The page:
If you or someone you know struggles to express themselves verbally because of stutter [stammer] but still seeks for freedom of self-expression without techniques, tricks or magic pills. My Channel is for you.
🗣Last 2 years, many Messages have been coming my way from PWS's of different ages, nationalities, as well as parents whose children stutter. Questions are often very similar, almost identical. So, I decided to Start a Channel to provide my answers to you all.
For one and for all! 💕
Looking forward to e-meeting you all soon!
Thanks for your support. This project wouldn't be realised without you!
Hello and thank you for visiting. I hope my blog is for you.
My name is Olga, a former stutterer (PWS) turned an independent researcher. I devoted 7 years of my life to defining and understanding stuttering.
I am a Speech & Language therapist, and thank God. Thanks to this, I have a clearer view on the problem. Unobstructed by past theories and classic notions formulated 30 years ago. I went on to develop the unique outlook on stammering and found the key to eliminating. For good!
I was unsatisfied with the progress I made on speech therapy. The approach did make my stuttering less prominent, but my speech sounded unnatural and stilted. No matter how thoroughly I followed the technique; my mind was still riddled with anxiety. I blocked frequently. Even in desensitized situations, where people knew I stuttered.
The technique did not just control my stutter, it controlled me. It blocked my personality, preventing me from expressing myself the way I wanted. Constantly policing my breathing, body language, word choice, etc. I felt locked inside a tiny room. It was hard to breathe.
No technique would give me that unconditional freedom. Limitless self-expression. I realized that techniques only mask the problem. Drive stuttering deeper into the psyche but do not solve it. It is self-deceit.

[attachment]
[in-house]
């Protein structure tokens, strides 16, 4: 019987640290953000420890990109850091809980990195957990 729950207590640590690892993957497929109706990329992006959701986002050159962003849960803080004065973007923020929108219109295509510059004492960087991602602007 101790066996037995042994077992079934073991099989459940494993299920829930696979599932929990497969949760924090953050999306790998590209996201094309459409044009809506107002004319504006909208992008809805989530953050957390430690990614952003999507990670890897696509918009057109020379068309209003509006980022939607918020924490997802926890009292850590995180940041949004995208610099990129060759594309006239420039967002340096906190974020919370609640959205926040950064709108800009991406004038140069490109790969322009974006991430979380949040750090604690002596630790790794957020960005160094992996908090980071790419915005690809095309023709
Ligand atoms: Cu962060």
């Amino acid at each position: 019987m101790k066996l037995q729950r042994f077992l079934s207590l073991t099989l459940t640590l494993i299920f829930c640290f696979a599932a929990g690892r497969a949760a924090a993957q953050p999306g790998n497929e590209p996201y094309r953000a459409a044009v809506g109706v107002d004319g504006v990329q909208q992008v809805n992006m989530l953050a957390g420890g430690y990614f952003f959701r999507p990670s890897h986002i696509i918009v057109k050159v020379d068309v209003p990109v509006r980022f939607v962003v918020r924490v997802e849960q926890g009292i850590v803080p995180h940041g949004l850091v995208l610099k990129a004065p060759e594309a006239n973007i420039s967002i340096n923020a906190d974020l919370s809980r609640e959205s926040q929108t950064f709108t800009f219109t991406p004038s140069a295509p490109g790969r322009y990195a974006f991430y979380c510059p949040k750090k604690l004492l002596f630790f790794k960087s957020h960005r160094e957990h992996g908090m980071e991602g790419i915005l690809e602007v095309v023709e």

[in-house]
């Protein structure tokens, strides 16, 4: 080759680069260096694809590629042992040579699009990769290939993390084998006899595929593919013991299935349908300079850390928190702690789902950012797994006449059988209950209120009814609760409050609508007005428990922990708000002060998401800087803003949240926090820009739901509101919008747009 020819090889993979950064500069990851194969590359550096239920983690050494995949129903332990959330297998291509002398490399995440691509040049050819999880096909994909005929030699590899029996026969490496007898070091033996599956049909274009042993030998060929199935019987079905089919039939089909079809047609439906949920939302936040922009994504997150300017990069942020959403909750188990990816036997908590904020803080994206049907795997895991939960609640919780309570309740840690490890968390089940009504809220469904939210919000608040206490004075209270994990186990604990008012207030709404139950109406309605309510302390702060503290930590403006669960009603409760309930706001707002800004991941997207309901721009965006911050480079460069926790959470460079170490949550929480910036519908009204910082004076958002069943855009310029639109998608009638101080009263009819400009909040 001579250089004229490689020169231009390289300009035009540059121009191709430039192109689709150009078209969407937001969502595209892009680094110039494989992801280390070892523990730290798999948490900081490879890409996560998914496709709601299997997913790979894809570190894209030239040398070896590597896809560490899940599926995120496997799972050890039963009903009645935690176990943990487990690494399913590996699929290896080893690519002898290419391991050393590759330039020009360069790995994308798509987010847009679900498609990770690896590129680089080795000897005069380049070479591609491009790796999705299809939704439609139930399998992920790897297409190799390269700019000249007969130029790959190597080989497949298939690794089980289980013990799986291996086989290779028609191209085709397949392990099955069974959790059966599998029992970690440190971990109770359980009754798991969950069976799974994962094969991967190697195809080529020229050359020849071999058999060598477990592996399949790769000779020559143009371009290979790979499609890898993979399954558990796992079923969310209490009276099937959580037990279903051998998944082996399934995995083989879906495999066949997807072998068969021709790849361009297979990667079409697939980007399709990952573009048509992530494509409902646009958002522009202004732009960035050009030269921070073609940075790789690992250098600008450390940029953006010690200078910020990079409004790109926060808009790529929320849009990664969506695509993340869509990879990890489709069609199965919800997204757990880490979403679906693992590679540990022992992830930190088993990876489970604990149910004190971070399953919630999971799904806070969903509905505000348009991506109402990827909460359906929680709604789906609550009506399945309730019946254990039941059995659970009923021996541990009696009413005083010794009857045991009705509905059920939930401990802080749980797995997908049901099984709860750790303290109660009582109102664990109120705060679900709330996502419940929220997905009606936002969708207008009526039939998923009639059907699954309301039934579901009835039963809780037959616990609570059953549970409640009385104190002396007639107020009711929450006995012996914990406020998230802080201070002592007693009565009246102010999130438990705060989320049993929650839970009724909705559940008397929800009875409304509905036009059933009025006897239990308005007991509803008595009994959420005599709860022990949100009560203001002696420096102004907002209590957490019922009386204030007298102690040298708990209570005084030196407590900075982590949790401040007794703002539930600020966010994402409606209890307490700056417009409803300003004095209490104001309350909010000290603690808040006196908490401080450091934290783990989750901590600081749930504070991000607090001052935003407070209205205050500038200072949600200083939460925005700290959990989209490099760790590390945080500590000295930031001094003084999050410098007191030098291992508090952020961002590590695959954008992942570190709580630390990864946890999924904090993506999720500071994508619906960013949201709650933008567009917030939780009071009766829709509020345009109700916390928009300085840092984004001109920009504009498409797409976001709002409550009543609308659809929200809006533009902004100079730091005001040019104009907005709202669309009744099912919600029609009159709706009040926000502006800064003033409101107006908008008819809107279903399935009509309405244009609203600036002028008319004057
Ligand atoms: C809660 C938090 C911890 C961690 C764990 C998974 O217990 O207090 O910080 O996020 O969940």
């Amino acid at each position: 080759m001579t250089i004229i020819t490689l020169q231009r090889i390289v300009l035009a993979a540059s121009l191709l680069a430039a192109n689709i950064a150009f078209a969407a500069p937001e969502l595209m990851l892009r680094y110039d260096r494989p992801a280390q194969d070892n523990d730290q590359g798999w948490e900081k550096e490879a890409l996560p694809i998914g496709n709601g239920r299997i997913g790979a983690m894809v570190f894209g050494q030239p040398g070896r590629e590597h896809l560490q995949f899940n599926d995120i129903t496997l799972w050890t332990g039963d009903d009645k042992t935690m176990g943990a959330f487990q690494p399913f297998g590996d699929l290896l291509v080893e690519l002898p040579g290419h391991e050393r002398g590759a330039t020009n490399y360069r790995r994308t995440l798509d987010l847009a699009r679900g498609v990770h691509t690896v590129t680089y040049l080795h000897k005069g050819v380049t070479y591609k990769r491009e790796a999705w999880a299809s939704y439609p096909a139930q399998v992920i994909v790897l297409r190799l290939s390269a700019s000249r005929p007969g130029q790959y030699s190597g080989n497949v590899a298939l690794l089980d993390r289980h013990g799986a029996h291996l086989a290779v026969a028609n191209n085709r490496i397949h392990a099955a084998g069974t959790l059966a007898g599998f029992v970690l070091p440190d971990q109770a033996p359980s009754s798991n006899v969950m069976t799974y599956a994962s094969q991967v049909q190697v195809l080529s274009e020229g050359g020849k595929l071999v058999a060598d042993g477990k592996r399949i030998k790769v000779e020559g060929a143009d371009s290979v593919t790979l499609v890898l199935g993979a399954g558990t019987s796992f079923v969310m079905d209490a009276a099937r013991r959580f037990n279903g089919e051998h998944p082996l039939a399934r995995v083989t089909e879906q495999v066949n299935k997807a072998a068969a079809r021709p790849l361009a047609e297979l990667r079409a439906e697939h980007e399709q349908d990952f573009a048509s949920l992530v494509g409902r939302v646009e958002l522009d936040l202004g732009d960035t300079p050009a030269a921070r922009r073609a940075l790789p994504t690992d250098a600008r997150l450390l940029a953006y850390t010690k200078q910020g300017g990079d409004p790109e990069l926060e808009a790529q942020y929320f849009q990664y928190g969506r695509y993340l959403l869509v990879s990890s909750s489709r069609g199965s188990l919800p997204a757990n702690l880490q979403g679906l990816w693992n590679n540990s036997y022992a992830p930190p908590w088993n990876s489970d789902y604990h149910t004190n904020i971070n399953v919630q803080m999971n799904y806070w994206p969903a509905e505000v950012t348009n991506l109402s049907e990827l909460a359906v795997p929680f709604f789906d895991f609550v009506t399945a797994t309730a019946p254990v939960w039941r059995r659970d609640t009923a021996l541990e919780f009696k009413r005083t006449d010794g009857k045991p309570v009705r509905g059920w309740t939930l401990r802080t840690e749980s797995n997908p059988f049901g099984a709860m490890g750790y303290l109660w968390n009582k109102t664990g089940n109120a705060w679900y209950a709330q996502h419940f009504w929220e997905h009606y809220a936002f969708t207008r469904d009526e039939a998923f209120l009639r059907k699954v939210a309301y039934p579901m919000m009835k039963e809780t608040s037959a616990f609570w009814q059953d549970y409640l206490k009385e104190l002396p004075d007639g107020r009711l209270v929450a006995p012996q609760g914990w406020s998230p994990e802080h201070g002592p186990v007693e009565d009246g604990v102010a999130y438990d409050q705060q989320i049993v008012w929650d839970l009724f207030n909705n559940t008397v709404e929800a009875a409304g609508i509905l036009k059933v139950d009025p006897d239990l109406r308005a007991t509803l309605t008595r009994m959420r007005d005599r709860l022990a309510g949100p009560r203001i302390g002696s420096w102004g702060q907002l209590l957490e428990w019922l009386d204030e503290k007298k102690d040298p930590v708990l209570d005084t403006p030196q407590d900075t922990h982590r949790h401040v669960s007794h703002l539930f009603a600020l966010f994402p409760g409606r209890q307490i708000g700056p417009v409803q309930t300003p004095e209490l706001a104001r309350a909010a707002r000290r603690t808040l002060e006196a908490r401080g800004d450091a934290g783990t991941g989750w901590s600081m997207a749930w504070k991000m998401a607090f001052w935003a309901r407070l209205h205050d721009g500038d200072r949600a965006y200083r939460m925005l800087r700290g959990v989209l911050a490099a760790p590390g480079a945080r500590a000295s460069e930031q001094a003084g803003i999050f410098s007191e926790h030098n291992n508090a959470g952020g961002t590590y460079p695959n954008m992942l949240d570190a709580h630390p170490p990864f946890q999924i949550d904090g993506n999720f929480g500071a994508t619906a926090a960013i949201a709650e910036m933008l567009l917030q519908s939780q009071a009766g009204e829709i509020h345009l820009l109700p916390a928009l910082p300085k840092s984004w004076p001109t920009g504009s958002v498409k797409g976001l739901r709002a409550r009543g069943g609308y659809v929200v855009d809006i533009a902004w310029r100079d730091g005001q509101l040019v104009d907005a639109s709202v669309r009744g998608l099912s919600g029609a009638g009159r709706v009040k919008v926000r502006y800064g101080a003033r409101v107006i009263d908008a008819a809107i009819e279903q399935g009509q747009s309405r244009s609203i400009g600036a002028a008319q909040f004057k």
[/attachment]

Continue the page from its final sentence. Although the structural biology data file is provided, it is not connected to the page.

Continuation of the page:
So, I left all control tools behind and embarked on the journey. Solo. I was told that if I drop control my stuttering would return in no time, and I'd be back in «the stuttering hell». But speech only got better and better.
I stuttered for 15 years. Since 13. The sudden disfluency came as a shock to me and my family. I had never had speech problems nor shown signs of hesitation. As a child, I was a vivacious and beautifully fluent. My parents were perfectly fluent, so were my grandparents. No history of anyone stammering in my family.
All changed when I entered puberty. I became acutely receptive and sensitive to everything that was going on around me. Hesitation gradually turned into speech interruptions. Mild, at first. Then occasional blocking occurred. Become more frequent, until one day I froze unable to utter a sound.
My classmates laughed, and I felt humiliated. My educators laughed too. They did not know what stammering was and thought I was just pulling their leg.
From this point on, I began to fear of speaking. To save myself from further public ridicule, I devised a set of tricks, excuses, and false - behaviors. Anything from pretending I was mute to pulling sickies. Anything just to avoid social interactions.
Over the years, tricks morphed into what was now my fake personality. The authentic me has been pushed aside and clouded over. Almost invisible. Only an undistinguishable shadow of it remained.
I was a fake. My life was fake.
What I discovered surpassed all expectations.
Not only did I restore the beautiful fluency I enjoyed as a child, but I found something more important. Hidden within laid a chest of priceless treasures. The determination of steel, intelligence, empathy, ability to see ordinary things in new lights. The abilities and potential, I never knew I possessed. And, how could I notice my strengths? If all I did was lashing and comparing myself to "better" others. Feeling undeserving and inferior.